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Thursday, August 8 • 1:55pm - 2:20pm
Conferring in the Classroom

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Conferring is a practice through which a teacher can learn about the student’s thinking on a topic, connect how prior knowledge could be applied in new ways, or challenge the student to engage in a meta-analysis of their own learning performance. (National Research Council, 2000, p 61-63; Calkins et al., 2005). Conferring serves a dual purpose of instructing and assessing students. The lines between assessment and instruction can appear blurred, as the two are closely linked in practice. Conferring is the practice of teachers talking to students about their learning. Halverson et al. (2015) explain that conferring sessions, “serve as opportunities for students to have more independent assistance with their work and get help from teachers at the students’ level. These individual conferences also guide the students and teachers in deciding the pace and path of students’ learning by working on their individual learning plan” (p. 14). The following sections describe conferring through the framework of D. R. Sadler’s (1989) three components that make formative assessment effective for learning: a clear view of goals, information about the state of the learner, and action to close the learning gap (Sadler, 1989; National Research Council, 2001, p. 229).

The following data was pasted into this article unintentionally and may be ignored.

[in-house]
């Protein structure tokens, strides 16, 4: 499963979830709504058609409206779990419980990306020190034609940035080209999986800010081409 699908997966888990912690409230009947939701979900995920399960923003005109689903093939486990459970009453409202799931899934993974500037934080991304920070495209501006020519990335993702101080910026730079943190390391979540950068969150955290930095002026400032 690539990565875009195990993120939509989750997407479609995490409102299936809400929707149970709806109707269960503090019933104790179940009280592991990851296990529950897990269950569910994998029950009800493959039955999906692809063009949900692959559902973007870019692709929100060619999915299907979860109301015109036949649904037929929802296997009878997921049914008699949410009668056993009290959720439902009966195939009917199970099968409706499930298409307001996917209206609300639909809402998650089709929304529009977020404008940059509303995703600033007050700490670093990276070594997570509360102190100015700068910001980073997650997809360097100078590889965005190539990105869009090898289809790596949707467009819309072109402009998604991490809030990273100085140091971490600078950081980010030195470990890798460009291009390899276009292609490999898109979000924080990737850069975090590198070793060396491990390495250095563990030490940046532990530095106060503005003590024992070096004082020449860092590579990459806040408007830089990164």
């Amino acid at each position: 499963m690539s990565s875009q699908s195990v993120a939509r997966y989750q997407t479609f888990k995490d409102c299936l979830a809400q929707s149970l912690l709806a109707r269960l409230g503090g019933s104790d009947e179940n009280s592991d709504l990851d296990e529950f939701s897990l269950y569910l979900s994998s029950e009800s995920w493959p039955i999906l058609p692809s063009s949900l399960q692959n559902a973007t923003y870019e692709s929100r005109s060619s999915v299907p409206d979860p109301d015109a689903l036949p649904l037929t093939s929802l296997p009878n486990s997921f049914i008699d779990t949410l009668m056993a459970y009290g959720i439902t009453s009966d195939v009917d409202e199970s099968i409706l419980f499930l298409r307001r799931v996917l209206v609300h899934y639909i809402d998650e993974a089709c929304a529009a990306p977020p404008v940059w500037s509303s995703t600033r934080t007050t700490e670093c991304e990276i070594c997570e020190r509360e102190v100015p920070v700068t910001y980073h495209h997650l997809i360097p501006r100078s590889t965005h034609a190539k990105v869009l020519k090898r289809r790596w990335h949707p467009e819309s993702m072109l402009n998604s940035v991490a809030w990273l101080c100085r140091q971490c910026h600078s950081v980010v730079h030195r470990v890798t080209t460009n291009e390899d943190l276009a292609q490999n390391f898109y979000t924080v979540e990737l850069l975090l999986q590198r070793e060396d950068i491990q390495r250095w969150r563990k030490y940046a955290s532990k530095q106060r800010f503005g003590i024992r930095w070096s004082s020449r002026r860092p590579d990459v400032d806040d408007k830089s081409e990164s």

Speakers
avatar for Sarah Hackett

Sarah Hackett

UW Madison


Thursday August 8, 2019 1:55pm - 2:20pm
Industry 3rd Floor

Attendees (11)